By Richard Wolf
WASHINGTON (USA TODAY) — The pace of regulations issued by the Obama administration is receding as the nation’s economy falters and the 2012 election approaches.
Several of the most expensive and controversial rules — to protect the food supply, reduce exposure to silica dust, require rear-view cameras or other devices on cars, and more — remain under review by the White House long after they were expected to be published.
Advocates for the environment, health and safety say the delay signals an effort by the administration to reconsider the economic and political impacts of its actions, in light of the struggling economy and the 2010 midterm elections that empowered Republicans.
At the very least, they say, the trend refutes charges that Obama has greatly increased the pace of government regulation.
“This notion that there’s been this huge upsurge is just a fantasy,” says Randy Rabinowitz, director of regulatory policy at the government watchdog group OMB Watch. “This year, it drops considerably.”
More than 1,000 final rules have passed through the White House regulatory shop since Obama took office in January 2009, including 200 labeled “economically significant” because they carry costs or benefits of at least $100 million. In the first three years, the average was about 300 rules a year, including 60 expensive ones. This year, the total number has dipped to 149, 25 of which are “significant.”
By contrast, George W. Bush’s administration issued more than 1,200 rules in its first four years, and Bill Clinton’s administration issued about 2,000. In each of those periods, about 180 had an economic impact of more than $100 million; Obama’s total of 200 may be higher partially because of the effects of inflation.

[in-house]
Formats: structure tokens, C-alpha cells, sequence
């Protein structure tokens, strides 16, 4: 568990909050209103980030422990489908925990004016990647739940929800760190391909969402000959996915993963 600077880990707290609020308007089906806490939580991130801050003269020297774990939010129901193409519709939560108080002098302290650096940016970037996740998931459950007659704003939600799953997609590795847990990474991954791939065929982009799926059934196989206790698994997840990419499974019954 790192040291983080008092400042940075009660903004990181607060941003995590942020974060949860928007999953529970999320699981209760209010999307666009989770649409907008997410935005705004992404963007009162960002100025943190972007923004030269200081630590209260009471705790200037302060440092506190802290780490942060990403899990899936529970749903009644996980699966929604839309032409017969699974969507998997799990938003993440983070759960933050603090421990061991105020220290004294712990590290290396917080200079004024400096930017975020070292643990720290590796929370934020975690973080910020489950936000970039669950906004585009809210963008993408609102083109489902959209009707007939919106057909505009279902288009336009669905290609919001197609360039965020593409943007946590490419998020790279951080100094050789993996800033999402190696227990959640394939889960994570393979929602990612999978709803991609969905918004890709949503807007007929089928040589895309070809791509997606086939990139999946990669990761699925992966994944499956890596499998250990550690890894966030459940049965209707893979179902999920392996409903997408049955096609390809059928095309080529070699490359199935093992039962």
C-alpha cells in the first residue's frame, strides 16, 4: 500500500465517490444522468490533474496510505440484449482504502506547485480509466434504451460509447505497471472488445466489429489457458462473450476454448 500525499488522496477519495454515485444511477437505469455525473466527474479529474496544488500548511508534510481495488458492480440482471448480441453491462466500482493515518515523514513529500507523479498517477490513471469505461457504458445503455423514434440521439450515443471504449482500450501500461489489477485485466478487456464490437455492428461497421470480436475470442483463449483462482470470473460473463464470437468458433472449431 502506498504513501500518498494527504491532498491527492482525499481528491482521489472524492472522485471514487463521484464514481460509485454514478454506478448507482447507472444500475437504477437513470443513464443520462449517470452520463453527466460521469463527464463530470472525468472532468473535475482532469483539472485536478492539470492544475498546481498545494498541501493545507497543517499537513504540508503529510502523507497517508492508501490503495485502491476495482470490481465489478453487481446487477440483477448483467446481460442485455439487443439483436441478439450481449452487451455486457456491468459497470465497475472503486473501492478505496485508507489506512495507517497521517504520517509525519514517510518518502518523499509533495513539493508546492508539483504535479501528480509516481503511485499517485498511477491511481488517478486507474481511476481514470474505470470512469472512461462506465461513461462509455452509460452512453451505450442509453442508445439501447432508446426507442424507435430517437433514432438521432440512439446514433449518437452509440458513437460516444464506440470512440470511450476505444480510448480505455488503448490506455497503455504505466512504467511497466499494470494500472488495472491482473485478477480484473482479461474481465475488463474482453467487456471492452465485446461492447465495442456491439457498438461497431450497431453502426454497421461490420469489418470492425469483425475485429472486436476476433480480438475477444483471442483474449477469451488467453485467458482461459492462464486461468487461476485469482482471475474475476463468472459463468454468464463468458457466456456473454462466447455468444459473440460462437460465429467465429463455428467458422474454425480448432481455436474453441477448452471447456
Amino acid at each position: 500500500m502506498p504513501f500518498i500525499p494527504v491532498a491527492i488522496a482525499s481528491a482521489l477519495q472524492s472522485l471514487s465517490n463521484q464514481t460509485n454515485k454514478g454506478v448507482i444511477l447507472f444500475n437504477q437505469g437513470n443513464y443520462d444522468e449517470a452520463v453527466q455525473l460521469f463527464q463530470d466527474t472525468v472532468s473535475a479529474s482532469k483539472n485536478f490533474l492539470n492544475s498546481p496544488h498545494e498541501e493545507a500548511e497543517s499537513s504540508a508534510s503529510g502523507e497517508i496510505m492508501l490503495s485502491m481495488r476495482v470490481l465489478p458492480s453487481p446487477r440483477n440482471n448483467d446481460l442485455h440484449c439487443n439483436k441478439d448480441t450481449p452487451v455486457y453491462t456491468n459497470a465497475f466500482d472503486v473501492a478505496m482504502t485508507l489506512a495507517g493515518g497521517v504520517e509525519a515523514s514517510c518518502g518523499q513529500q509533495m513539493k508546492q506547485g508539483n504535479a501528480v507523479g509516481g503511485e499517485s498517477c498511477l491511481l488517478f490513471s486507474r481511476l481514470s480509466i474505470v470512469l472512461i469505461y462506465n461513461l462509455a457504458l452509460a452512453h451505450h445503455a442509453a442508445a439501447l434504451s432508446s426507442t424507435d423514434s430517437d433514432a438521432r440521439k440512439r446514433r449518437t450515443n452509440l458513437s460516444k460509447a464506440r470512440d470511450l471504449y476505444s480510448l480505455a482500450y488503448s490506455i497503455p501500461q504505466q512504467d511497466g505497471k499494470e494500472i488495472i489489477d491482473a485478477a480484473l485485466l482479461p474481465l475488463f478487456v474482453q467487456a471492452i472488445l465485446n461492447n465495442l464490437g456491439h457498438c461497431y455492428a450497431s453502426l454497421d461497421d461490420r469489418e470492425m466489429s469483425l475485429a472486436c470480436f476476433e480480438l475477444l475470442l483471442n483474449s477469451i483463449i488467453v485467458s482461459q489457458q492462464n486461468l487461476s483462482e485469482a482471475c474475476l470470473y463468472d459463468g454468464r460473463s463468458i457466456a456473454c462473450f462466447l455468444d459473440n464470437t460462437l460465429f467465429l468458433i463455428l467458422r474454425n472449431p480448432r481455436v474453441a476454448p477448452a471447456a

Administration critics, such as the U.S. Chamber of Commerce and the American Petroleum Institute, say the slowdown is more rhetorical than real and may not signal a change of heart.
“They made a political decision,” says William Kovacs, vice president for the environment, technology and regulatory affairs at the U.S. Chamber of Commerce. “It’s a very sophisticated approach of doing what they’re going to do but finding ways to avoid taking the hit for it before the election.”
The White House says the change simply reflects careful analysis of the costs and benefits of regulations before they are implemented — a process that can lead to delays and changes.
“It’s not the case that our regulatory framework or results changed,” says Cass Sunstein, administrator of the Office of Information and Regulatory Affairs in the White House. “The goal all along has been to make sure that the rules we issue are first, consistent with law, but second, if they’re imposing significant costs, they better have significant benefits.”
The White House also says the cost of implementing its regulations pales compared with the overall benefits, which it estimates at $91 billion over three years. That includes monetary savings as well as lives saved and injuries prevented.
“If you have a rule that’s expensive — it’s going to cost hundreds of millions of dollars and the benefits are hard to explain — that rule is going to run into trouble,” Sunstein says.